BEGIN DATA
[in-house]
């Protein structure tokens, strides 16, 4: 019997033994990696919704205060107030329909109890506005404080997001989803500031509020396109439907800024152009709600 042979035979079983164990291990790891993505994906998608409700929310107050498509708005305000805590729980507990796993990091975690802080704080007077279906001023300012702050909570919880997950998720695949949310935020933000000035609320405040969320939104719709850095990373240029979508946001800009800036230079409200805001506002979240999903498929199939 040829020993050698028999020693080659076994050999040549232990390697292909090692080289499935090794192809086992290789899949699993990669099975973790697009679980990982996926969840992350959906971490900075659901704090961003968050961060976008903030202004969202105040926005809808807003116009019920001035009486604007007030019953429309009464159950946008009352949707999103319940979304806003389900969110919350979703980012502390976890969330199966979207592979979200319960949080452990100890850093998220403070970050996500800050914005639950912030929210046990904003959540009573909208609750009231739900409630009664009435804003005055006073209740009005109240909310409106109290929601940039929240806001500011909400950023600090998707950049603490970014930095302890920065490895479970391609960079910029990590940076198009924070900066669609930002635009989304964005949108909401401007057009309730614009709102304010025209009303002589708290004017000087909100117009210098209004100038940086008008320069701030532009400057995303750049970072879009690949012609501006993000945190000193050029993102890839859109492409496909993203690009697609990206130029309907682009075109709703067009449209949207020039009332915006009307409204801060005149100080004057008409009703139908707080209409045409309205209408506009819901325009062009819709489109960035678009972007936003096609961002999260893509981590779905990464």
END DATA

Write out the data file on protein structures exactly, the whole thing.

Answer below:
[in-house]
């Protein structure tokens, strides 16, 4: 019997033994990696919704205060107030329909109890506005404080997001989803500031509020396109439907800024152009709600 042979035979079983164990291990790891993505994906998608409700929310107050498509708005305000805590729980507990796993990091975690802080704080007077279906001023300012702050909570919880997950998720695949949310935020933000000035609320405040969320939104719709850095990373240029979508946001800009800036230079409200805001506002979240999903498929199939 040829020993050698028999020693080659076994050999040549232990390697292909090692080289499935090794192809086992290789899949699993990669099975973790697009679980990982996926969840992350959906971490900075659901704090961003968050961060976008903030202004969202105040926005809808807003116009019920001035009486604007007030019953429309009464159950946008009352949707999103319940979304806003389900969110919350979703980012502390976890969330199966979207592979979200319960949080452990100890850093998220403070970050996500800050914005639950912030929210046990904003959540009573909208609750009231739900409630009664009435804003005055006073209740009005109240909310409106109290929601940039929240806001500011909400950023600090998707950049603490970014930095302890920065490895479970391609960079910029990590940076198009924070900066669609930002635009989304964005949108909401401007057009309730614009709102304010025209009303002589708290004017000087909100117009210098209004100038940086008008320069701030532009400057995303750049970072879009690949012609501006993000945190000193050029993102890839859109492409496909993203690009697609990206130029309907682009075109709703067009449209949207020039009332915006009307409204801060005149100080004057008409009703139908707080209409045409309205209408506009819901325009062009819709489109960035678009972007936003096609961002999260893509981590779905990464």